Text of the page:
The Beginning of a Songwriter

I remember that the only time I saw my dad was when I went to my grandmothers house. Later he moved to her house in the country. Donie, Texas. I remember that every Saturday night we went to Aunt Ida’s house. She had the only TV. We would watch all of the Country Music shows. Porter Wagoner, The Wilburn Brothers, and many others. Daddy loved country music. He loved Willie Nelson, back when. Willie was wearing a suit, clean shaven, and singing “The Party’s Over”, Waylon Jennings, also clean shaven, in a suit singing “Only Daddy That’ll Walk The Line”. I knew daddy wrote songs, but I didn’t know he had already written a hit for Hank Thompson called “Just an old Flame” I loved his songs and looking at his lyric books. I didn’t know grandma had offered to pay his way to Nashville, and her cousin Bob Wills was willing to help out. But he wouldn’t go, I guess he was scared. I learned later that he was a bad alcoholic, and grandma was his enabler. He actually accomplished a lot from Donie. He was always sending his songs off to Nashville, and actually got a lot recorded and published. I was told many years later by an old friend Doodle Owens, that it was so easy to get songs recorded then. I could have been a spoiled rich kid living off daddy’s royalties. But he never went. He was not a big part of my life, we lived in Houston, and only saw him when grandma took us. When he died in a car crash when I was 8, I don’t remember crying. That’s where the line from my song “Across The Hands of Time” came from. “since the day my daddy died, and I learned what ambivalence was” After that, all I had was his song books. I treasured them. I used to read them all the time. I never tried to write songs myself. It was when I was 16 or so that lyrics started coming to my head. I started to write them down. Sometimes I had to pull over and write them down. That was when I started to be a Songwriter. Not a very good one, but the spark was there.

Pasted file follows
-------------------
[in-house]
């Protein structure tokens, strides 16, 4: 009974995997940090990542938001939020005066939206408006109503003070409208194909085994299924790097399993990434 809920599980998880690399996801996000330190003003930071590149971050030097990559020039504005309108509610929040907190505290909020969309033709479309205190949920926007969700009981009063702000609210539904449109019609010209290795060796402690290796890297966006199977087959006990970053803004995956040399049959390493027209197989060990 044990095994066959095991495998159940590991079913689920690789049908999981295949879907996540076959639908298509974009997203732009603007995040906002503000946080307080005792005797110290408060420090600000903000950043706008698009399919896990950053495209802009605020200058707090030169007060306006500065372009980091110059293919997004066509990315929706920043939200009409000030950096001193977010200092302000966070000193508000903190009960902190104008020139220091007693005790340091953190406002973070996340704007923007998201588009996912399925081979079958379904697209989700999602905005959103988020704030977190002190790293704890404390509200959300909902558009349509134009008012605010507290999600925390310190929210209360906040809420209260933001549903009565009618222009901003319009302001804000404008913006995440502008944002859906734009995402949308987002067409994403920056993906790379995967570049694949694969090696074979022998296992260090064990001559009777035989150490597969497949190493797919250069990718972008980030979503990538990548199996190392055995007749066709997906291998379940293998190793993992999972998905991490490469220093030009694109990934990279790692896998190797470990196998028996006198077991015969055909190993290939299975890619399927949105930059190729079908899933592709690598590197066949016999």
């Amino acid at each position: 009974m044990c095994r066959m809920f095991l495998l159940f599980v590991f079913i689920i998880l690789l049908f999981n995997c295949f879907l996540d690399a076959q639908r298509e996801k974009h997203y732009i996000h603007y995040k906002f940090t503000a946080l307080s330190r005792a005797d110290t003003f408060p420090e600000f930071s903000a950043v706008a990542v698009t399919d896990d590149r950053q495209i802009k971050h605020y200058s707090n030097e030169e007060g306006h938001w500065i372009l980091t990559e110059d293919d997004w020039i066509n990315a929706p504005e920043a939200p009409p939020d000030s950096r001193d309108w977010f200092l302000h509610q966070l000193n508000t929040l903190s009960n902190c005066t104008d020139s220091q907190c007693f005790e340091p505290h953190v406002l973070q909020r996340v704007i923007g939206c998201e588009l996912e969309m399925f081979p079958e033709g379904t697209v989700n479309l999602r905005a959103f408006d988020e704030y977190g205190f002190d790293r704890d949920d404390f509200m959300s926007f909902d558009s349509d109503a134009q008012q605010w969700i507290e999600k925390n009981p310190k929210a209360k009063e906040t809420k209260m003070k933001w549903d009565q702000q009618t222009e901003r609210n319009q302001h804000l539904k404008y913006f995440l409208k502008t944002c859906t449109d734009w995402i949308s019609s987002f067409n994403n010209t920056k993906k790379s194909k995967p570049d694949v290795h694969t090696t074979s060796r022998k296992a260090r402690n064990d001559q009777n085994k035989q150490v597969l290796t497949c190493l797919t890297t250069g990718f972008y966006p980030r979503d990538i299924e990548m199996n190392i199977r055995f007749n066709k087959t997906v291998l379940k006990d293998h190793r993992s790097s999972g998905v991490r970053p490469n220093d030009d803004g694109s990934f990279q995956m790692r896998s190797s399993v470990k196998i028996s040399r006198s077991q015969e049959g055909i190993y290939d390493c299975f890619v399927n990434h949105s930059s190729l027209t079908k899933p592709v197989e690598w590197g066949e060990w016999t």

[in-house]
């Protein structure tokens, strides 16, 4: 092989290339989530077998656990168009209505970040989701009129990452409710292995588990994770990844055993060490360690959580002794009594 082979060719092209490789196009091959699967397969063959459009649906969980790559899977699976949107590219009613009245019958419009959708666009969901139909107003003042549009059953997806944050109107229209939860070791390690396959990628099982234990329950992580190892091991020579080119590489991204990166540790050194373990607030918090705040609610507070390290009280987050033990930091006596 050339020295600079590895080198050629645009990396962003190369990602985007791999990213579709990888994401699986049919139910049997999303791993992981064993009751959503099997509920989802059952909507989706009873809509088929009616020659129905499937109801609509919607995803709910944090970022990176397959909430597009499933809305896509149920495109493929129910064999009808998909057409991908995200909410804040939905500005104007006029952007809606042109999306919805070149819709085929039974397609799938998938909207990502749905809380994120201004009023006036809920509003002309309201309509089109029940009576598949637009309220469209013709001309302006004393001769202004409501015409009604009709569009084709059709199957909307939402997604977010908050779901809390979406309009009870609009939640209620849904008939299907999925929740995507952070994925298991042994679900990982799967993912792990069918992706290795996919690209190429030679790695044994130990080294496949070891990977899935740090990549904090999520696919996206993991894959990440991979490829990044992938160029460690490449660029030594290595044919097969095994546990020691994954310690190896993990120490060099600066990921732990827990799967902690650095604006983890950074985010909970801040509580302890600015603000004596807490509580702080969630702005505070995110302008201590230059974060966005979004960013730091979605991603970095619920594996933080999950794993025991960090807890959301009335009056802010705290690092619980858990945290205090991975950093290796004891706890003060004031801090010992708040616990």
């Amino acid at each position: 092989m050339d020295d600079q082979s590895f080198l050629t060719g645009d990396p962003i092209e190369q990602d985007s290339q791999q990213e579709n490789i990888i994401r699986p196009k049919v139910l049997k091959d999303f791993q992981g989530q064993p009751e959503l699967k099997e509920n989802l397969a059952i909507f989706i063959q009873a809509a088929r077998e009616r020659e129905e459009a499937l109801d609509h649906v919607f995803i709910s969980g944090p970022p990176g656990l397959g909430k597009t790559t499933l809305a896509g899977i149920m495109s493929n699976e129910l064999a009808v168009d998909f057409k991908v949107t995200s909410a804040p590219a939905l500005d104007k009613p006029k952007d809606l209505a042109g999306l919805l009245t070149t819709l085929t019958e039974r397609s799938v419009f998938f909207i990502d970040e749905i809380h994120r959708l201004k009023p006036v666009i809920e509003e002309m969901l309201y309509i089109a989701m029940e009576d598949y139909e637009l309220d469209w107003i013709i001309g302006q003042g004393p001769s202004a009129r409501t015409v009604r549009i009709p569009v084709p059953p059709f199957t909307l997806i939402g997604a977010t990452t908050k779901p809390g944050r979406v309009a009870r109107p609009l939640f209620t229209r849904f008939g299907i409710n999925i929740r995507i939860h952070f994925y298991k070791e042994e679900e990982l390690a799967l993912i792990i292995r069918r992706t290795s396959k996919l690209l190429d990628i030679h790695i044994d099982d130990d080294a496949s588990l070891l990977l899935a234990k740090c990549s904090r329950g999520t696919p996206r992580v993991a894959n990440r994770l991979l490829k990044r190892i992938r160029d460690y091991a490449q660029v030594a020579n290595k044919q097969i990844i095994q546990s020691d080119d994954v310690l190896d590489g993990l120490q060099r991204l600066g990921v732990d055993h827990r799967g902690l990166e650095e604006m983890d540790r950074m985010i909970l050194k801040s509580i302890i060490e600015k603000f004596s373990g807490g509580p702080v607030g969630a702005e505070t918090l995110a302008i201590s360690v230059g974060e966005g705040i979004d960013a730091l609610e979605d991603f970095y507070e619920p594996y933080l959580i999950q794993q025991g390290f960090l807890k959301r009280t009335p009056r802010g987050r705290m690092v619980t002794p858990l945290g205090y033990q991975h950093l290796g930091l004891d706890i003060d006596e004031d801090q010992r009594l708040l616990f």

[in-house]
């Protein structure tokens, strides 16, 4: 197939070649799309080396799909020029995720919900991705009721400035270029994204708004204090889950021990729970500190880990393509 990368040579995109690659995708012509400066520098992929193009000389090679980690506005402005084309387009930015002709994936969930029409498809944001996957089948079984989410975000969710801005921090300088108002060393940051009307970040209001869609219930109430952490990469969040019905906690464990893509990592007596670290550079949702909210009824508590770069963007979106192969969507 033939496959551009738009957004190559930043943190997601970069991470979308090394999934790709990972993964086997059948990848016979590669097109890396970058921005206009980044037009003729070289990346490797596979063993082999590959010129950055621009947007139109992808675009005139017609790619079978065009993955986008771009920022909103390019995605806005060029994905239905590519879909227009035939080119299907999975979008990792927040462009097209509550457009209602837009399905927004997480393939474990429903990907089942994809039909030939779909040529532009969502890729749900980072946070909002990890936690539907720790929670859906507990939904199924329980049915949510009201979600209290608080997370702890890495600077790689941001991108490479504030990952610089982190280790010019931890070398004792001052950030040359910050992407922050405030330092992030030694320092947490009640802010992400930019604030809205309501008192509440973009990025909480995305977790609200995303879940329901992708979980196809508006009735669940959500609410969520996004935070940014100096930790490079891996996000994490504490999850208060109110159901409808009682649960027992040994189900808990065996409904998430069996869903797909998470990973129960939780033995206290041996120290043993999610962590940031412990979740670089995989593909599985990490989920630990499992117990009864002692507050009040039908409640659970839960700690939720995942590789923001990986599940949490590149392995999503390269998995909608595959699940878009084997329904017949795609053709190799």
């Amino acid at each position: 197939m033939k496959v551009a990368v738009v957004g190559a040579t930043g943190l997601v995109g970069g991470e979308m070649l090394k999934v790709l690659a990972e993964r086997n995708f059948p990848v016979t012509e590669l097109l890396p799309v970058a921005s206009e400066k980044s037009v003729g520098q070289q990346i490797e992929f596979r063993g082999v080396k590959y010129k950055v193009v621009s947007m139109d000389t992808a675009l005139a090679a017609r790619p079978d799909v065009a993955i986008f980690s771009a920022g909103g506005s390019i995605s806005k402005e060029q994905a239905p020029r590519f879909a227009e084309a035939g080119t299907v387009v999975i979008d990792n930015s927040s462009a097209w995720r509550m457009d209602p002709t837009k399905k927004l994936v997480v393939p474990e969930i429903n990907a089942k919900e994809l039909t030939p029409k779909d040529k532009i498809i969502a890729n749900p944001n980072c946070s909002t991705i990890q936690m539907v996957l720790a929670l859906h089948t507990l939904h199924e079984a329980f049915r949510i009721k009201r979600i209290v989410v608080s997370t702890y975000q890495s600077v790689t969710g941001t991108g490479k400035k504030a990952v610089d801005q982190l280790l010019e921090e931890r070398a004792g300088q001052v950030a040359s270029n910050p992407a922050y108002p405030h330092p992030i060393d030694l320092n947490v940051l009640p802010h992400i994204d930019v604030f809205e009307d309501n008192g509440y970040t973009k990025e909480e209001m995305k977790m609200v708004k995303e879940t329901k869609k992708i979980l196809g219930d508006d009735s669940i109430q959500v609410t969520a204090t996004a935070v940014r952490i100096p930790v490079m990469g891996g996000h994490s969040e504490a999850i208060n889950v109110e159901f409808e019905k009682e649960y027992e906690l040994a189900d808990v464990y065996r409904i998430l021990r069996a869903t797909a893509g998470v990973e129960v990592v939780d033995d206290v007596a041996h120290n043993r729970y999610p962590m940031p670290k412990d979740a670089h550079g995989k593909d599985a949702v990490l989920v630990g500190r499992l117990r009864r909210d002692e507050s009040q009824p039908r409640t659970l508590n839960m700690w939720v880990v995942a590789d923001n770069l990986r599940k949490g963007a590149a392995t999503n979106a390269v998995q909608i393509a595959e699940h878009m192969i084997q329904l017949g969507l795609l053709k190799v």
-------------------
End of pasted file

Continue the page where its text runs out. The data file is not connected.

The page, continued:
Written In Blood

Written With Blood

A note of thanks to my fans for making my Debut Album a success. Written With Blood Released  Feb 13 2014, has been a success because of my loyal fans and new fans that are just discovering  my music. My thanks  to everyone for all your support hope to see at my next concert .
Brian Lee Robinson

 

The Hard truths of a tough life come ringing through with heartfelt and meaningful lyrics and performances here, Brian. I wish you all the best- Keep writing great songs, my friend.

Jordan E. Spivack Composer


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Song List For Written in Blood

Brian Lee Robinson Debut Album  Written IN Blood